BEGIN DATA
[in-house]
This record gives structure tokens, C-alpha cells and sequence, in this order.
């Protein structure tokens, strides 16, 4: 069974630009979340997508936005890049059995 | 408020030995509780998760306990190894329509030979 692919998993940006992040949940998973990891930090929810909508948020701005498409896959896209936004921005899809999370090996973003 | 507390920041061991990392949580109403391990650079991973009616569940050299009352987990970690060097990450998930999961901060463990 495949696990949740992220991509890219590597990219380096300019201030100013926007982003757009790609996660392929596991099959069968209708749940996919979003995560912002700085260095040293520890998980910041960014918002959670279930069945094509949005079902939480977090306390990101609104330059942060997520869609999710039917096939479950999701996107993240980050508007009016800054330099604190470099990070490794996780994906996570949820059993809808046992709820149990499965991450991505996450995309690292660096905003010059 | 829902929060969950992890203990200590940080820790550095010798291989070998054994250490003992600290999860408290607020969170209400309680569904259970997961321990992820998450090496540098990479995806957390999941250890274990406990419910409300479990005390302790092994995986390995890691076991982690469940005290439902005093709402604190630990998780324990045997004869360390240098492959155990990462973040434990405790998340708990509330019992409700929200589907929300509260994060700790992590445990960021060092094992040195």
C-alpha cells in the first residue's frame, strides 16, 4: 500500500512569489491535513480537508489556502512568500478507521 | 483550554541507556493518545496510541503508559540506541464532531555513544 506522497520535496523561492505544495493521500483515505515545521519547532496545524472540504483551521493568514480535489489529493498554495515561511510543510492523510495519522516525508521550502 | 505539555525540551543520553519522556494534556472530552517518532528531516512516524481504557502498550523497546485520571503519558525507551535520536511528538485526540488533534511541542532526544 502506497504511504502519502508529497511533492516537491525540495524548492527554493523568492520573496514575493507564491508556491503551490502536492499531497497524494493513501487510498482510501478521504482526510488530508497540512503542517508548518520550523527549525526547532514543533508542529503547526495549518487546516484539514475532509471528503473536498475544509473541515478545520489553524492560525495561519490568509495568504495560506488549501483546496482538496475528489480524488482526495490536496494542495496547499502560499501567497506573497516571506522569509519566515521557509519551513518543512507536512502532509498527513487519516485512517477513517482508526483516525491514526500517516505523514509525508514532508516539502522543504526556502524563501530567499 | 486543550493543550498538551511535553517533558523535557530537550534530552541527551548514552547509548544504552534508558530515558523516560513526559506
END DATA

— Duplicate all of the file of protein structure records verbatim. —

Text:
[in-house]
This record gives structure tokens, C-alpha cells and sequence, in this order.
């Protein structure tokens, strides 16, 4: 069974630009979340997508936005890049059995 | 408020030995509780998760306990190894329509030979 692919998993940006992040949940998973990891930090929810909508948020701005498409896959896209936004921005899809999370090996973003 | 507390920041061991990392949580109403391990650079991973009616569940050299009352987990970690060097990450998930999961901060463990 495949696990949740992220991509890219590597990219380096300019201030100013926007982003757009790609996660392929596991099959069968209708749940996919979003995560912002700085260095040293520890998980910041960014918002959670279930069945094509949005079902939480977090306390990101609104330059942060997520869609999710039917096939479950999701996107993240980050508007009016800054330099604190470099990070490794996780994906996570949820059993809808046992709820149990499965991450991505996450995309690292660096905003010059 | 829902929060969950992890203990200590940080820790550095010798291989070998054994250490003992600290999860408290607020969170209400309680569904259970997961321990992820998450090496540098990479995806957390999941250890274990406990419910409300479990005390302790092994995986390995890691076991982690469940005290439902005093709402604190630990998780324990045997004869360390240098492959155990990462973040434990405790998340708990509330019992409700929200589907929300509260994060700790992590445990960021060092094992040195």
C-alpha cells in the first residue's frame, strides 16, 4: 500500500512569489491535513480537508489556502512568500478507521 | 483550554541507556493518545496510541503508559540506541464532531555513544 506522497520535496523561492505544495493521500483515505515545521519547532496545524472540504483551521493568514480535489489529493498554495515561511510543510492523510495519522516525508521550502 | 505539555525540551543520553519522556494534556472530552517518532528531516512516524481504557502498550523497546485520571503519558525507551535520536511528538485526540488533534511541542532526544 502506497504511504502519502508529497511533492516537491525540495524548492527554493523568492520573496514575493507564491508556491503551490502536492499531497497524494493513501487510498482510501478521504482526510488530508497540512503542517508548518520550523527549525526547532514543533508542529503547526495549518487546516484539514475532509471528503473536498475544509473541515478545520489553524492560525495561519490568509495568504495560506488549501483546496482538496475528489480524488482526495490536496494542495496547499502560499501567497506573497516571506522569509519566515521557509519551513518543512507536512502532509498527513487519516485512517477513517482508526483516525491514526500517516505523514509525508514532508516539502522543504526556502524563501530567499 | 486543550493543550498538551511535553517533558523535557530537550534530552541527551548514552547509548544504552534508558530515558523516560513526559506